When in lockdown, the Junior Company has still been able to harness the past year to create enriching artistic experiences. The company continues to take class via videoconferencing. Meisner has also been creating videos of ballet classes that are available for free on YouTube through the Dutch National Ballet channel.
Meisner is hopeful about these digital opportunities. “It’s a beautiful new medium that, if used in the right way,” Meisner adds, “is a bonus to us and a great way to reach out to potential new audiences and to reach out to potential new talent.” In fact, the first ballet class the company created has received over a million views on YouTube. “I’ve had reactions and emails and postcards from people all ages from all over the world, ranging from girls to very young kids to women in the 60s who have never really had the chance to dance but thought that this was such a great way for them to start ballet—and they are loving it.”
Of course, there is another reason for the extensive focus of both the Junior and the main companies on international outreach through the Indonesia tour and now Meisner’s YouTube classes. The members of the Dutch National Ballet, including both the Junior Company and the main company, are international themselves, and, for Meisner, this is particular important for the Junior Company.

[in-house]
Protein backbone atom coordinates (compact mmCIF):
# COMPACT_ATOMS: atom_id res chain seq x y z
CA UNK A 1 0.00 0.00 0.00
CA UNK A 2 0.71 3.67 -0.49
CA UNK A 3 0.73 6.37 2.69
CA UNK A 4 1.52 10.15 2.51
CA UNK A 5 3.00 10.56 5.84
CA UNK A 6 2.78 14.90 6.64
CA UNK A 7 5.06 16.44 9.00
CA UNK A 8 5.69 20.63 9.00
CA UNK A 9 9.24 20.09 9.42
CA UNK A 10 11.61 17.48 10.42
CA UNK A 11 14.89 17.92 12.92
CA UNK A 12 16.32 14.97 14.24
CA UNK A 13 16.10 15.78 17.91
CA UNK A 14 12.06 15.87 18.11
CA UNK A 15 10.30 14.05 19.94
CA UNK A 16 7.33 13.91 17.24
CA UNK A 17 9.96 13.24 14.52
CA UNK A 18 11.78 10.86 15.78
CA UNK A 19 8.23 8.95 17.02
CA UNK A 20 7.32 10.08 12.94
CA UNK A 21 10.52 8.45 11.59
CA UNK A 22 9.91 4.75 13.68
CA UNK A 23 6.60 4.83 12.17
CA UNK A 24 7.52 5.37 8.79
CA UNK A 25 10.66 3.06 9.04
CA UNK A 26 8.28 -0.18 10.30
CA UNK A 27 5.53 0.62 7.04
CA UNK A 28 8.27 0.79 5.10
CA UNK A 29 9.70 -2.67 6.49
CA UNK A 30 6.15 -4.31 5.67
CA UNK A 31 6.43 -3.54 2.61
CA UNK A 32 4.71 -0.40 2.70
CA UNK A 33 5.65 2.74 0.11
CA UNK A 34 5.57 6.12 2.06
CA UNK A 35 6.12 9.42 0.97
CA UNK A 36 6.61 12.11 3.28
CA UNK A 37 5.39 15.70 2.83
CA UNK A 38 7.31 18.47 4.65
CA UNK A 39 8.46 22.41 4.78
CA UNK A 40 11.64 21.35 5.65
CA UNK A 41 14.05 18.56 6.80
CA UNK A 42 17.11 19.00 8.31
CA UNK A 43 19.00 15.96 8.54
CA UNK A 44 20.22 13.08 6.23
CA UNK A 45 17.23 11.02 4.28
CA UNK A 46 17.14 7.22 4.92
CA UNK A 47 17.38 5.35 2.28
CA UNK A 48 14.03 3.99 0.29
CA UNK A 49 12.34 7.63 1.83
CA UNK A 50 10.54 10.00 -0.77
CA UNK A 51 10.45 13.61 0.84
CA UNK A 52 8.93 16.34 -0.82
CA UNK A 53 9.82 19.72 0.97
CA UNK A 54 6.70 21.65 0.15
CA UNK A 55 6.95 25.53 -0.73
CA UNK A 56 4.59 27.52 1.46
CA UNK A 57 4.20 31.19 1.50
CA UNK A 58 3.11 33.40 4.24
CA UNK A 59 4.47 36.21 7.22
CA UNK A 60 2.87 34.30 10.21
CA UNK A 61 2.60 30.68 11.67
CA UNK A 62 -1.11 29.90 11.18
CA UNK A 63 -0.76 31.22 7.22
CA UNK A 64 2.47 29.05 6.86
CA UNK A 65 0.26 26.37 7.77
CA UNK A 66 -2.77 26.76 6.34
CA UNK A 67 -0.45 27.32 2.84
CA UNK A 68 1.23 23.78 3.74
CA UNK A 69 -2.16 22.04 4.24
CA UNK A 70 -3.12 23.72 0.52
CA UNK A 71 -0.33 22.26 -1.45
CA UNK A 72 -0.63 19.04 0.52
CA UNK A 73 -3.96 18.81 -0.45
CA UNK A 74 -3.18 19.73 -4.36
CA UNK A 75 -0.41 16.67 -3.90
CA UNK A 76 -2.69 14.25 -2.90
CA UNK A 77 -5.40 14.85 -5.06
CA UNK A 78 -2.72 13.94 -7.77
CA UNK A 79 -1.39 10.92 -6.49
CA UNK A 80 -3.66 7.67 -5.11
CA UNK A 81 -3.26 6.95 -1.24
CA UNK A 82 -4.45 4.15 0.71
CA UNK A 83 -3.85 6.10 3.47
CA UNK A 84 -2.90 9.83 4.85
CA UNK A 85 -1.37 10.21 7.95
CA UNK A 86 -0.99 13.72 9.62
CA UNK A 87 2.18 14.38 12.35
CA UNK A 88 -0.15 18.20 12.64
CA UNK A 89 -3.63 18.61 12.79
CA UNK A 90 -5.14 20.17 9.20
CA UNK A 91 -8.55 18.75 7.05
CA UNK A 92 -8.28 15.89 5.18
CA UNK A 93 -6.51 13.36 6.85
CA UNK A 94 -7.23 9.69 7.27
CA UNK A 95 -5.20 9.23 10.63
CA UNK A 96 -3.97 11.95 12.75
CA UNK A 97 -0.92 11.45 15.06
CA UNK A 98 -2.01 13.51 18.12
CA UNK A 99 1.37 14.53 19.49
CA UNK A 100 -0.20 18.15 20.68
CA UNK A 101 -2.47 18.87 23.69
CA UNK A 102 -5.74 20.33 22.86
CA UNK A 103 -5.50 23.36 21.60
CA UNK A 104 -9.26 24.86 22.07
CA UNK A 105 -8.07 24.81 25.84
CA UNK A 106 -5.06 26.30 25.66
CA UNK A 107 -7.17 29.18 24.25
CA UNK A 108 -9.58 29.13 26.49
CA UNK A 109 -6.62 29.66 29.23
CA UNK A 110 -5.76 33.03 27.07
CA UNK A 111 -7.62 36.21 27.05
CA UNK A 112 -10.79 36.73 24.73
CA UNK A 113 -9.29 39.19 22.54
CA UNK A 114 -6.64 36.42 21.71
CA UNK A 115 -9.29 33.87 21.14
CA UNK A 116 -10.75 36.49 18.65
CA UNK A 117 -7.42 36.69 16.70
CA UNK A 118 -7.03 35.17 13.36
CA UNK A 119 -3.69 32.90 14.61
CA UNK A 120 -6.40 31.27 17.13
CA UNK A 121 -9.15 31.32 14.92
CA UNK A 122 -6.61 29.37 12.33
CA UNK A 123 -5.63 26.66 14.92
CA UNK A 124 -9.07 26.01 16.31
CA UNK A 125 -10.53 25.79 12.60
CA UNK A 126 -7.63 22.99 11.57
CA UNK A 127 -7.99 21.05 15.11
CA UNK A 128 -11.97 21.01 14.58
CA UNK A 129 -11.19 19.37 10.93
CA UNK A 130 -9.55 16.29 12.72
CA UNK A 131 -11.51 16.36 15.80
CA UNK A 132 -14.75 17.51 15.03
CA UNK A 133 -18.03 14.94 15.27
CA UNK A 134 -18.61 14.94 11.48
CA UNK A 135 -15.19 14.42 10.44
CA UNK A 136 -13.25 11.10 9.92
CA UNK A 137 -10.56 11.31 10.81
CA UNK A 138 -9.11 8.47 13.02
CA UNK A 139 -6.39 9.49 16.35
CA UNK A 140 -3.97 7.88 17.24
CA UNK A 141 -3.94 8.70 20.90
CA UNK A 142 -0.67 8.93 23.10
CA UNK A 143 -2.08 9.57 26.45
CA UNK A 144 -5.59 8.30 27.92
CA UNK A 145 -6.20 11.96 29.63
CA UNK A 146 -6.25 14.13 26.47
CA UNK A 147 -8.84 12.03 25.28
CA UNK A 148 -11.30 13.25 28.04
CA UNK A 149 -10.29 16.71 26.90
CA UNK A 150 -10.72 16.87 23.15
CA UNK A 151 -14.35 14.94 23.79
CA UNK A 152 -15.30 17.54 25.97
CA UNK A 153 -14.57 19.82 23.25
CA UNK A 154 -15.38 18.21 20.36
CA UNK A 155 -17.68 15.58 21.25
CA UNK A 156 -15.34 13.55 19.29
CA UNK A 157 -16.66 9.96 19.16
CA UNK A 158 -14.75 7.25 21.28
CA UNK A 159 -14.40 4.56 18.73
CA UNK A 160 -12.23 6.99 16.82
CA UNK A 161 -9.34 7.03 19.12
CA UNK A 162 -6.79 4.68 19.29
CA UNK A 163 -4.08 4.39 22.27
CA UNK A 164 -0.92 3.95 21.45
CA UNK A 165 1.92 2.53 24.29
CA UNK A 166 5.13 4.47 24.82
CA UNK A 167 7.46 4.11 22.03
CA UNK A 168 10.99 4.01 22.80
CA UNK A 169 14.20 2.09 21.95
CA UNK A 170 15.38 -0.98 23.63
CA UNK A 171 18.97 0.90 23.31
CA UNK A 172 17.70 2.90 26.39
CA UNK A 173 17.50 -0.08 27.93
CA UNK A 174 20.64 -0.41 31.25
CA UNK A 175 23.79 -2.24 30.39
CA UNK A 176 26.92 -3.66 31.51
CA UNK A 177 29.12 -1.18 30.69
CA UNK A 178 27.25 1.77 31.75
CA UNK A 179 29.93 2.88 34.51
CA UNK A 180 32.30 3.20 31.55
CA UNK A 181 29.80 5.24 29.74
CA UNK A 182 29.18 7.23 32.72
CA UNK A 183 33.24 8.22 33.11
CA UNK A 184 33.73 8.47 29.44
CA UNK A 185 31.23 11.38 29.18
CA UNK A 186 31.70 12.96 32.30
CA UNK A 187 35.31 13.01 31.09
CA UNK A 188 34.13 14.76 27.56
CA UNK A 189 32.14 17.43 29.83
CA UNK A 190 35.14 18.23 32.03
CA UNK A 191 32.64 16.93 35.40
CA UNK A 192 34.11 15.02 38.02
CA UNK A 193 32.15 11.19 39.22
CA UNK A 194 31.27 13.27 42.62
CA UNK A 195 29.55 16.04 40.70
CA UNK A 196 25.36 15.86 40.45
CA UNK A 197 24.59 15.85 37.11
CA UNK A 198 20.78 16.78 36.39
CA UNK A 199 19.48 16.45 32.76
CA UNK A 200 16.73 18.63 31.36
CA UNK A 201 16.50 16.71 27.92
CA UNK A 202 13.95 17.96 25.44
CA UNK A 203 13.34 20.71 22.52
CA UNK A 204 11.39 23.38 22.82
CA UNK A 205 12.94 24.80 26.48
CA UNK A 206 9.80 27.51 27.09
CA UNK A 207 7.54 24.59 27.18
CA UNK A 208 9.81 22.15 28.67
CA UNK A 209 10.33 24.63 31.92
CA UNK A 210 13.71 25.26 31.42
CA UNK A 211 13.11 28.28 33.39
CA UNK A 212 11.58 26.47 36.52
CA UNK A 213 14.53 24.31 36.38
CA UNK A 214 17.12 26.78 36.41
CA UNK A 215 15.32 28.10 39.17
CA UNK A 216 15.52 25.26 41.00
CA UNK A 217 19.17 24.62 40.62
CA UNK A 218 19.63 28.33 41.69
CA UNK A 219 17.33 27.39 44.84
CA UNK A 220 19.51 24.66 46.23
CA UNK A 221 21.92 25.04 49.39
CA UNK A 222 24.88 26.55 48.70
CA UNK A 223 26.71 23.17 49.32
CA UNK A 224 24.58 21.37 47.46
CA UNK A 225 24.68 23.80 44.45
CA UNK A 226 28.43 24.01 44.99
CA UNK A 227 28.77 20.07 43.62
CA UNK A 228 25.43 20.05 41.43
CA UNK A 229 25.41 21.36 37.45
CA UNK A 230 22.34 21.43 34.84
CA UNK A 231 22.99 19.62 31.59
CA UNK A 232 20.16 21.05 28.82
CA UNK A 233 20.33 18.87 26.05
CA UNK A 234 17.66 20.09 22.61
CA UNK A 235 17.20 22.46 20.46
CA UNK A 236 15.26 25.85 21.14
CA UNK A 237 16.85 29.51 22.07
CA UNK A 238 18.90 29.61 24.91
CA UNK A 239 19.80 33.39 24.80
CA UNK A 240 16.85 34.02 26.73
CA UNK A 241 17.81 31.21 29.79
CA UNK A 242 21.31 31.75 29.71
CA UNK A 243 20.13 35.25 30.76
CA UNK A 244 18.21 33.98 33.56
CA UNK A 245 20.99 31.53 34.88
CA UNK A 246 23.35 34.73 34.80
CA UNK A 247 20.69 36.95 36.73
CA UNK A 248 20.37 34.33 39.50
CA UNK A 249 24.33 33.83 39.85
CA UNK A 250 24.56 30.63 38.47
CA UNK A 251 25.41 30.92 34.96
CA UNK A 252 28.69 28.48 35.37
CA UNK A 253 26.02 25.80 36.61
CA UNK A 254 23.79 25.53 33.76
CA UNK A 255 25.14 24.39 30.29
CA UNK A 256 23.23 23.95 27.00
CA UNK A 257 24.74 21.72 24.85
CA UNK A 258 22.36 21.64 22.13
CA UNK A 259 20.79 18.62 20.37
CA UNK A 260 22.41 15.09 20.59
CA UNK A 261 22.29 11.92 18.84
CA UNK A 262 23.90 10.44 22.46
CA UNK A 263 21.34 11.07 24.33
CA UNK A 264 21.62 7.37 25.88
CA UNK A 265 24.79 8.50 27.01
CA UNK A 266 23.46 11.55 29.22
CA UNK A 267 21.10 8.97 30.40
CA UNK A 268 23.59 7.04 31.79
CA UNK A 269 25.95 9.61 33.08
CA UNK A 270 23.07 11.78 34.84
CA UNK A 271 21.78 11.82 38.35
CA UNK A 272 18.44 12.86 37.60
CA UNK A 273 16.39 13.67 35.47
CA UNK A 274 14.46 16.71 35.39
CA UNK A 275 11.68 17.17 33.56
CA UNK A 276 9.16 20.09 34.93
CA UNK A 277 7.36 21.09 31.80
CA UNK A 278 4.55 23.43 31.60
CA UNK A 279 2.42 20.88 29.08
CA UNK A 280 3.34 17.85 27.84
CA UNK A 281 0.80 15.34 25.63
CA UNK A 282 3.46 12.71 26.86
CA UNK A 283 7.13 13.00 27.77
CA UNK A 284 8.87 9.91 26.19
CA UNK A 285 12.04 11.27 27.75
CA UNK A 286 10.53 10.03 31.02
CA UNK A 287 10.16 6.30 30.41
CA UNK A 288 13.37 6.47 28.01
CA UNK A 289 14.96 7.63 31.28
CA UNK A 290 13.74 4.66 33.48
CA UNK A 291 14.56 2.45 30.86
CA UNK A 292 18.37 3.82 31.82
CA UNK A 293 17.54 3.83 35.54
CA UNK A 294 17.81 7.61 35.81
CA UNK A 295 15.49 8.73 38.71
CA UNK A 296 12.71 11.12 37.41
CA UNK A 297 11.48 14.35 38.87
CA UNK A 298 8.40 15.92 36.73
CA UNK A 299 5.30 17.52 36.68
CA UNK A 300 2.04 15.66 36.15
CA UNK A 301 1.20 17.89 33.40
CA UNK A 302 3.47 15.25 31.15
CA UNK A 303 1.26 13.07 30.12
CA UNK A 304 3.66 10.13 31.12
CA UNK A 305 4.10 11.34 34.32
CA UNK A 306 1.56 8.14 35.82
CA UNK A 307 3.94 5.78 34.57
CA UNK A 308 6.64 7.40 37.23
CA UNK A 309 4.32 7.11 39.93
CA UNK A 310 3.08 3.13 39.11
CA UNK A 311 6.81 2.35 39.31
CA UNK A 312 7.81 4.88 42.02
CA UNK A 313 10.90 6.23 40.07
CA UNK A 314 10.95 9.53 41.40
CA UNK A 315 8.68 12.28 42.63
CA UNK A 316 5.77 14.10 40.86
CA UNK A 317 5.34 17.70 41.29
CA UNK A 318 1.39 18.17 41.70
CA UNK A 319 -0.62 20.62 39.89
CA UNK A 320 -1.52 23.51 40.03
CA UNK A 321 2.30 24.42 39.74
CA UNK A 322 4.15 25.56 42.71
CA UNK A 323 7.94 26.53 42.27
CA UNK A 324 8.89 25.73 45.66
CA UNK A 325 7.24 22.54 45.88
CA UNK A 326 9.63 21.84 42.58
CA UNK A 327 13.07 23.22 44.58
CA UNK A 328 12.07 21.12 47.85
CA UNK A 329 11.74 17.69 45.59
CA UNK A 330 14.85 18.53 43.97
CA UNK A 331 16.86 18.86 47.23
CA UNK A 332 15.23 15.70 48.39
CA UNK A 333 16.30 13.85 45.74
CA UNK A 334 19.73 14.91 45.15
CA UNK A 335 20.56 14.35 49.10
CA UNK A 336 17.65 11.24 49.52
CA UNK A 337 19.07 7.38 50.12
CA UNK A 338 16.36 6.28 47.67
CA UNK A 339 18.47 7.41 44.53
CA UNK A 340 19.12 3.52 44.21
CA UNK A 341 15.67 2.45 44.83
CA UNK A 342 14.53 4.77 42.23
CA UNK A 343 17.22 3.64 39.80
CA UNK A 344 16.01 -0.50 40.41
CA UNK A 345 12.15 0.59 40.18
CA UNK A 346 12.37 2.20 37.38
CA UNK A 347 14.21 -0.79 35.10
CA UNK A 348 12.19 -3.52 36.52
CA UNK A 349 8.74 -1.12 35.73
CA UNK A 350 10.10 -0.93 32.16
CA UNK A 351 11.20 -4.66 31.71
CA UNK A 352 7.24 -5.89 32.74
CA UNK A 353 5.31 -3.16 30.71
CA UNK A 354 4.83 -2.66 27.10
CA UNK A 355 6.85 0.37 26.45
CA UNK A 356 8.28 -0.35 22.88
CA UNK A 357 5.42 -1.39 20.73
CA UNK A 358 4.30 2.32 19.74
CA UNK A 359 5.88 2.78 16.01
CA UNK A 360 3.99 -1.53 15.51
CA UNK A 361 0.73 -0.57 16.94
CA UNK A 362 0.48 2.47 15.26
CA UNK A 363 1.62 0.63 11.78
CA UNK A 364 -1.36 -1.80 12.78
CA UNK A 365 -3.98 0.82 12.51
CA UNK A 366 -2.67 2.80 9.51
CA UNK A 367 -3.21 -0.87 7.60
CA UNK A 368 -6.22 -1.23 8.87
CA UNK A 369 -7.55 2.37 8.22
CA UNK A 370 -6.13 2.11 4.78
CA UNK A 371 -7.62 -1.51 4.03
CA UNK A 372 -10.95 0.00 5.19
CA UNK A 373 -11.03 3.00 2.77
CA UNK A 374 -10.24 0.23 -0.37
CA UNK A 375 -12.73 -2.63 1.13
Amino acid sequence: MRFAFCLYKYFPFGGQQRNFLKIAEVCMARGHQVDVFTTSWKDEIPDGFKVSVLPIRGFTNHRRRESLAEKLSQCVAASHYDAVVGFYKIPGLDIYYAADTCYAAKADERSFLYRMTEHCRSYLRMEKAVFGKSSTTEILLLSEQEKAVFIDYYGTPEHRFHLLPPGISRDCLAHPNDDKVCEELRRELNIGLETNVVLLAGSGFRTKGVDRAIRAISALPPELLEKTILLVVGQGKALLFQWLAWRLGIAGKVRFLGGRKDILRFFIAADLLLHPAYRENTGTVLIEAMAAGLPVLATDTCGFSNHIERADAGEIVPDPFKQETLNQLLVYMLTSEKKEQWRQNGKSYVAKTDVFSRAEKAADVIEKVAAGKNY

With only 12 members in the Junior Company, the dancers share much more than the stage. They share their cultures in all aspects of life, from the studio to the kitchen, and “it also come back to the studio,” adds Meisner.
Indeed, Meisner continues, “If you look at Amsterdam, Amsterdam is a multicultural city, very much so, so it’s important that we start representing that as much as we can, inside and outside.”
The company has begun to focus not only hiring diverse, international company members, but on telling new stories on stage. Meisner says that he and other members of the artistic leadership believe that it is critical that ballet feature stories of all background and that members of all culture have the opportunity to choreograph their own stories. Meisner calls this effort a “very important part of moving ballet forward.” “And again,” he notes, “that is all interconnected, that is, touring to Indonesia, meeting people there, coming back and working with choreographers from everywhere, having a very international company, and diving into different stories.”